Are we finally past the frost? The plants aren’t waiting around. Bulbs are sprouting. Buds are poking out. Early and annual blossoms are making sure there’s color. Hello, spring?
The island has been colder than normal, this year – or at least it feels that way. Spring is about ten days away, but we had snowflakes about that far back. The nights are getting close to freezing, but maybe we’re past that.
Regardless, summer is months away. Long term residents may remember that the rains lasted until mid-July; but recently clear skies and warmer temperatures have slid forward. Winter is lingering. Summer is getting wider. Feel sorry for spring as it gets squeezed.
One description does not cover Whidbey Island’s gardening climates. The island is too big and long for that. The island is in that corner of the country where fifty miles west goes through a desert and into a mountainous national park. Fifty miles east drops into a temperate rain forest with over a hundred inches per year. Fifty miles north to south barely touches the north and south parts of the island (at least by car). Coupeville ain’t Clinton.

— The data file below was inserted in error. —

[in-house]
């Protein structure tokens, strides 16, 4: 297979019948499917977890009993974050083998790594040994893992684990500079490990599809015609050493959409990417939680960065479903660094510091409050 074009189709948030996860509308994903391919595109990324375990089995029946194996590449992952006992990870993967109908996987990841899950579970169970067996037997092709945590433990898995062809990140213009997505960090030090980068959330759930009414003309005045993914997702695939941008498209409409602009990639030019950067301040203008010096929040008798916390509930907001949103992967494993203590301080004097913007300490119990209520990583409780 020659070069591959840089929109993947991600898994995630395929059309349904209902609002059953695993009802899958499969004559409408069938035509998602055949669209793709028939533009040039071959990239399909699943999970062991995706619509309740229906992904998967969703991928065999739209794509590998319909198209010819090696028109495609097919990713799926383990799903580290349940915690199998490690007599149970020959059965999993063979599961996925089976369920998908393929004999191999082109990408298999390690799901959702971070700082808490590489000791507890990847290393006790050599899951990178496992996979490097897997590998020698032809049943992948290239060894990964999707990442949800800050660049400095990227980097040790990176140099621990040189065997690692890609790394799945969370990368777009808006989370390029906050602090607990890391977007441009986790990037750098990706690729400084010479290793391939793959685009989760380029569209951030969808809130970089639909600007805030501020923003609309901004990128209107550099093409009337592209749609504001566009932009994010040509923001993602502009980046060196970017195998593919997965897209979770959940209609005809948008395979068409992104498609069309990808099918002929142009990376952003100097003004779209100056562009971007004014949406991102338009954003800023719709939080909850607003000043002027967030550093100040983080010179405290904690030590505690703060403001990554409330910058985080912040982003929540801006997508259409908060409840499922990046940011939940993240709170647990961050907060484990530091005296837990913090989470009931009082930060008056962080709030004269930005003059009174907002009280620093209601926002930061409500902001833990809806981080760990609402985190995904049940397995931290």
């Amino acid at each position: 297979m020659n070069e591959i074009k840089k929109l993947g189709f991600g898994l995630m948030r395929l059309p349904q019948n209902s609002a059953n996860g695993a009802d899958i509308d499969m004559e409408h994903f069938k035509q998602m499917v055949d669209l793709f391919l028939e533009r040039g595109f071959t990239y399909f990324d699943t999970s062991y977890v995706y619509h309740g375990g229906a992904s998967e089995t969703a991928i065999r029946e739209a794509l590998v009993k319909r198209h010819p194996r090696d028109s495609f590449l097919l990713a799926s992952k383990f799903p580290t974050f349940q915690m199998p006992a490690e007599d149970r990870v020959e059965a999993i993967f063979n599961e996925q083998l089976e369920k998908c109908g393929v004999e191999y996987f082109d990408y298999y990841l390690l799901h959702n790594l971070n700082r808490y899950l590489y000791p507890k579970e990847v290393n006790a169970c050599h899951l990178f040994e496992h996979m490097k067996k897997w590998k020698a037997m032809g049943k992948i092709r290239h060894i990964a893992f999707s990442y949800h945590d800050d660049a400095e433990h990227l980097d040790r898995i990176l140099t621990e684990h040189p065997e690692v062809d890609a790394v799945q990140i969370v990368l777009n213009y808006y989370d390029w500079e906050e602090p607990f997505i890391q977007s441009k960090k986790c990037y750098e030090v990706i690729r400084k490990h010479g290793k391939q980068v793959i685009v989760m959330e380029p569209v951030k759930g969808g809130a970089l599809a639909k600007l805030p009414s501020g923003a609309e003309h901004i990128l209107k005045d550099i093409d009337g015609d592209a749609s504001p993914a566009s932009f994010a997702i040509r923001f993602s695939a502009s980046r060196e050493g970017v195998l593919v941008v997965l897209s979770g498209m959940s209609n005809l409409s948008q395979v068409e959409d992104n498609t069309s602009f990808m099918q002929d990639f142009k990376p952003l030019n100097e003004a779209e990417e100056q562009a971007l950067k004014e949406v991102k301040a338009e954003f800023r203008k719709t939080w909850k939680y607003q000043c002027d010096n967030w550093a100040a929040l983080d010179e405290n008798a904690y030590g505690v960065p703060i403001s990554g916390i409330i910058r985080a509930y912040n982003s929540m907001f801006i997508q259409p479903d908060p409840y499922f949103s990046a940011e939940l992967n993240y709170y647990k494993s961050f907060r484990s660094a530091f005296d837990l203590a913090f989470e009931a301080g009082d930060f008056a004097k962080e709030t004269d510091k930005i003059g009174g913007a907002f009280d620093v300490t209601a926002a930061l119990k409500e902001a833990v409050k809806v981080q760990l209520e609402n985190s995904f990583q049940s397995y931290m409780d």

Officially, there may not be much of a distinction. The frost dates vary by a week or so. But ask your neighbors. They’ll know if they are in a weather hole, as some describe it. Trees, ridges, distance to the water, and general persnicketiness can mean a garden on one end of a street gets sunshine and marine warmth while the other end has frost thanks to shadows.
(Thank you, Almanac. And note: The island’s sources for weather are a bit inconsistent.)
Whidbey Island does have urban areas, but it is treated as a rural county for many assistance programs.
Washington State University (including Master Gardeners)
Another good set of resources are the local nurseries. They’ve probably dealt with more specific questions than any official organization. (Rats! Missed the Gardening Workshop.)
Currently it is 43F but it feels like 36F. Those are both above freezing, so, yay. Those are both also not T-shirt and shorts weather for most (but not for all). The time to get ready for spring is before it arrives. The plants don’t care about the calendar. They’re already here. It may already be time to play catch up with them.
And then, there’s the grass. Snow one day. Mow the next. Waiting for a gap between the storms can turn a garden into a weed haven and a lawn into pasture. It is time to get busy, even if it means getting messy.